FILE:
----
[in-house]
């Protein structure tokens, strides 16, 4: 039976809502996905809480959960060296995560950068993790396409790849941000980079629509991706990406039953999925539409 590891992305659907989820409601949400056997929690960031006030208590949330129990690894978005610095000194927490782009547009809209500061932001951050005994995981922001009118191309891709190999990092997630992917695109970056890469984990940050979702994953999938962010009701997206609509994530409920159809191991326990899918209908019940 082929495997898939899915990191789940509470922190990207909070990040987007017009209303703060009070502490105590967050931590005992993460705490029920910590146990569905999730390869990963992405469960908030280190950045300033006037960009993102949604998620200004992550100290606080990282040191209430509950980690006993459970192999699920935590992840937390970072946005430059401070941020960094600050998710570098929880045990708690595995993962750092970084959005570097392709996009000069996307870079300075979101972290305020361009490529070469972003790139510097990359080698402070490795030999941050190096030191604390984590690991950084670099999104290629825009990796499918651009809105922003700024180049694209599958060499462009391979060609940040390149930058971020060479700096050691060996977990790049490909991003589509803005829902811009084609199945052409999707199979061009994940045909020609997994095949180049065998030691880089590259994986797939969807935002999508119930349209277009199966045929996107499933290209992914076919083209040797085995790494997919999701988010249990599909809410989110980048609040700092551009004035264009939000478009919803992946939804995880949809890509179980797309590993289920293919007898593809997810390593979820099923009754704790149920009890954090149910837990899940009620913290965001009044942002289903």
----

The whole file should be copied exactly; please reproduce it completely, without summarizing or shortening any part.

[in-house]
């Protein structure tokens, strides 16, 4: 039976809502996905809480959960060296995560950068993790396409790849941000980079629509991706990406039953999925539409 590891992305659907989820409601949400056997929690960031006030208590949330129990690894978005610095000194927490782009547009809209500061932001951050005994995981922001009118191309891709190999990092997630992917695109970056890469984990940050979702994953999938962010009701997206609509994530409920159809191991326990899918209908019940 082929495997898939899915990191789940509470922190990207909070990040987007017009209303703060009070502490105590967050931590005992993460705490029920910590146990569905999730390869990963992405469960908030280190950045300033006037960009993102949604998620200004992550100290606080990282040191209430509950980690006993459970192999699920935590992840937390970072946005430059401070941020960094600050998710570098929880045990708690595995993962750092970084959005570097392709996009000069996307870079300075979101972290305020361009490529070469972003790139510097990359080698402070490795030999941050190096030191604390984590690991950084670099999104290629825009990796499918651009809105922003700024180049694209599958060499462009391979060609940040390149930058971020060479700096050691060996977990790049490909991003589509803005829902811009084609199945052409999707199979061009994940045909020609997994095949180049065998030691880089590259994986797939969807935002999508119930349209277009199966045929996107499933290209992914076919083209040797085995790494997919999701988010249990599909809410989110980048609040700092551009004035264009939000478009919803992946939804995880949809890509179980797309590993289920293919007898593809997810390593979820099923009754704790149920009890954090149910837990899940009620913290965001009044942002289903």